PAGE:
Life in the Crossfire
by Courtney Kealy
As teenagers living in Israel and the West Bank, Raya and Besan have a lot in common. They love to download their favorite songs off the Internet and to hang out with their friends. They are also both worried about the violence that has plagued their homeland and the politics that divides their people and each other.
Raya Epstein is a 16-year-old Jewish girl who lives in Jerusalem, on the western edge of the West Bank. Besan Omary, an 18-year-old Palestinian, lives in the West Bank city of Ramallah. Both girls come from middle-class families, but both are also from different cultures that have been warring over the same land for the decades.
Besan was beginning her senior year in high school a year ago in September when the current uprising began.
"It was really hard this time, studying," she said. "We had to go to school, but we heard shooting all the time. It was harder than the last Intifada. We were young, we didn't know any different. Then we had peace. Now we have seen the peace fall apart."
While many other Palestinian teenagers were throwing stones at the Israeli Army, Besan wrote a book of her experiences and feelings.
"I felt I had to do something," she told Scholastic News. "I couldn't throw stones, so I wrote instead."
Her parents helped her print copies of her book for distribution. Her father is a journalist with the Al Jazeera, an Arab satellite network. Her mother works at Bir Zeit, the Palestinian University. As members of the Palestinian middle class, the Omarys are a minority. Most Palestinians live below the poverty level. She is proud of her parents, but worries because of their jobs.
"This year I was always worried about my dad, because he's a journalist and has to go where things are happening," she said. "I was also worried my mom would have trouble getting home because of roadblocks."
Travel in the West Bank is slow and sometimes impossible because of Israeli roadblocks. Palestinian travel has been restricted because of the suicide bombings. As the violence increases, so does Israeli security. This has cut off her visits to the McDonald's in Jerusalem, another seemingly normal part of teenaged life she must now do without.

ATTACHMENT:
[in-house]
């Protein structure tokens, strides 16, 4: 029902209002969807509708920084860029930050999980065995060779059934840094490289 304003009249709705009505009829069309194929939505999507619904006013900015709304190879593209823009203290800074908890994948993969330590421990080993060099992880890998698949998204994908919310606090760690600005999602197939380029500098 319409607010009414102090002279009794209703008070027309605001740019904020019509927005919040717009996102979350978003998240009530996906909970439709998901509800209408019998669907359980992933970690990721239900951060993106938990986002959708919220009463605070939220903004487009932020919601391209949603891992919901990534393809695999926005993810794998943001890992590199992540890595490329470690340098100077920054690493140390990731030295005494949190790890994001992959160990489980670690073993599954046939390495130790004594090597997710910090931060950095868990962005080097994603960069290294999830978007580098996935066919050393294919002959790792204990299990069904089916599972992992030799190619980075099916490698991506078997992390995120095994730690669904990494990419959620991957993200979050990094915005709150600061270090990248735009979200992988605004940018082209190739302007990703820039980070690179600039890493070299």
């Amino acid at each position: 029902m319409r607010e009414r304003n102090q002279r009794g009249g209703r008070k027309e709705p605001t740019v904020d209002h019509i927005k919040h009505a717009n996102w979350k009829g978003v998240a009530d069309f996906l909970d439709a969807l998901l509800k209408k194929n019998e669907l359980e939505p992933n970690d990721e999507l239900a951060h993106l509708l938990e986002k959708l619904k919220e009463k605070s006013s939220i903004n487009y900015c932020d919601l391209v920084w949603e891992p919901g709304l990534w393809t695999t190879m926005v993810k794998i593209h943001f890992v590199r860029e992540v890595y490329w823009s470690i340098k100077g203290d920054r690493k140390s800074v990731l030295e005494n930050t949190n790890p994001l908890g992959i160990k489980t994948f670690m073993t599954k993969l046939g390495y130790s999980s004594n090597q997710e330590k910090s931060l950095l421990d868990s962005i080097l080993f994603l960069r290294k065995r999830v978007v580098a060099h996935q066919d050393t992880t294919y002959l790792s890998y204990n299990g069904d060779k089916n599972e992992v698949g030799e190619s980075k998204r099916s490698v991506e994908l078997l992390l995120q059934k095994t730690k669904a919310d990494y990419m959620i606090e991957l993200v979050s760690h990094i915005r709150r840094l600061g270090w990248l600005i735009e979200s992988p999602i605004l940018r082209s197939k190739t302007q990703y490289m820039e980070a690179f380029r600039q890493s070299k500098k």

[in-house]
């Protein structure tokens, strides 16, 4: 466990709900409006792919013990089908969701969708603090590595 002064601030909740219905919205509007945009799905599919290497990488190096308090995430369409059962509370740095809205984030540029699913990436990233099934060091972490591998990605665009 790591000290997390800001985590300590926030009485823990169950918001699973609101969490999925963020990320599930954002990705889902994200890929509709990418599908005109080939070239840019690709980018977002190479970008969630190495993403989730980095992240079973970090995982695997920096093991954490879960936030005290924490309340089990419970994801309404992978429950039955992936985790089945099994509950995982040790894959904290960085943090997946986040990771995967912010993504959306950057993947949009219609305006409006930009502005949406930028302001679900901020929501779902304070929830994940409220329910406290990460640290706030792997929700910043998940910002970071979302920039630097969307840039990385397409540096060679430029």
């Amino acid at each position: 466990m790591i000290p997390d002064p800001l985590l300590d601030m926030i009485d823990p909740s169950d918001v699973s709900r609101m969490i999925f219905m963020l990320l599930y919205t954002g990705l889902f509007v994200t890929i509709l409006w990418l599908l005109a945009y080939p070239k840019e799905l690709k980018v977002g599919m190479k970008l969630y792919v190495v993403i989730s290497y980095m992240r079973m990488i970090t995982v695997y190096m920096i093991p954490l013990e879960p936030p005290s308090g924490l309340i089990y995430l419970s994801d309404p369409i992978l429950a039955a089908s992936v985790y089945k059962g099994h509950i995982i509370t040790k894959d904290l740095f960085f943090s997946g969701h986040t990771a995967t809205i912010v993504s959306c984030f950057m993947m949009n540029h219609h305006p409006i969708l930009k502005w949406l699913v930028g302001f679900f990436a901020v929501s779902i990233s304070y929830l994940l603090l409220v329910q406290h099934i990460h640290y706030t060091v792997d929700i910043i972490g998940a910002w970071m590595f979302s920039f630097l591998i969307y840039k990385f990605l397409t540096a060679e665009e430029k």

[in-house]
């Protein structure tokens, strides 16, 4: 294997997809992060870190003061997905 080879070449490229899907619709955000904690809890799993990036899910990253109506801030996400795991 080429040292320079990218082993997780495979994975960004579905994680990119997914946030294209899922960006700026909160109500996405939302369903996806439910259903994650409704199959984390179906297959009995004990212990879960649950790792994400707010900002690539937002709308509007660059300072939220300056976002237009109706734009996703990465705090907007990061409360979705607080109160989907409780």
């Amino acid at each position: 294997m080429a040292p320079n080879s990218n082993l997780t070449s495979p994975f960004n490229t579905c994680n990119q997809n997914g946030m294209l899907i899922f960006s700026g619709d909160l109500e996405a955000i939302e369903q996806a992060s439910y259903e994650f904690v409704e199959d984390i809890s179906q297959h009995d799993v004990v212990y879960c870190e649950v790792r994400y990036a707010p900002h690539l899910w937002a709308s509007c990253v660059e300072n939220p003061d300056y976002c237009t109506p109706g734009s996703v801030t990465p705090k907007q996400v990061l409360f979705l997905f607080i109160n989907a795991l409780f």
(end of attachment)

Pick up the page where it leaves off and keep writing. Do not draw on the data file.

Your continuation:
Besan has other fears, too. She is scared of snakes and, since the Intifada, of people carrying guns, whether they are Israelis or Palestinians.
When she found her friends shared her fears, she helped them design a Web site where they could vent their frustrations over the news.
"Every day we have to watch the news and read the newspaper and cry over it sometimes," she said. "It's hard to look at the Israelis as humans. When I look at them I think, 'Tomorrow you could shoot me or kill my Dad.' I never feel safe."
"I can't go downtown, my parents won't let me," she said. "Compared to my friends' parents, they have been lenient."
One of her closest friends, Elinor, lives behind the King David Hotel, about 1,600 feet from where a pipe bomb was found. Another close friend, Michal, was a block away from the suicide bombing at the Sbarro pizzeria where 15 people were killed in mid-August.
"I remember learning in school about all the incidents that led up to how Israel is today," she said. "I thought, 'Wow, we've been fighting for a long time. I thought, Well, this year's going to be one of those years. But, I had no idea that this is the way it's going to be. It's so upsetting."
Her biggest fear is that she will be torn apart from her family. Her parents are divorced. Her father is a fund-raiser for non-profit organizations and has a 2-year-old daughter, Avital, by his second wife. Her mother is a career counselor. Besides her brother, Yoni, and half sister Avital, she has a 14-year-old sister named Rina.
Since the violence began, she has not felt like her usual, outgoing self. "I'm not in the mood to be perky, friendly, and cool," she said. "I've stayed away from going out this year. I don't feel ready. I need the safety of sticking around family and close friends."
At school, she spent the last four years studying Arabic. Recently she spent a week at a camp learning about the Israeli Army. All Israeli teenagers serve in the Army at the age of 18 for one to two years unless they receive a special exemption for religious reasons. The weeklong camp showed them how an intelligence unit works.
"It was very impressive and it made me want to continue Arabic," said Raya. "You can use your Arabic to listen to phone calls or work as a translator."
She said she is really looking forward to her time in the Army.
"How many girls do you know who get to go into the Army," she said. "I want to fight for my country." Her father corrected her statement, asking, "Do you mean fight or defend?" Raya smiled and shrugged her shoulders. "Correction. I want the chance to defend my country. My father was a conscientious objector during the Vietnam War," she said.
But Raya's main hope is for peace. She quoted one of her favorites songs, "Days of Quietness," by Lola: "There will be a day when everything will be quiet and there will be peace."
Raya's Palestinian counterpart, Besan feels differently. She doesn't believe peace is possible, at least not any time soon. She is leaving Israel to begin college this fall at a university in Indiana. "This is my chance to show people my Palestine, my culture," she said. "To show them, hello, we're human."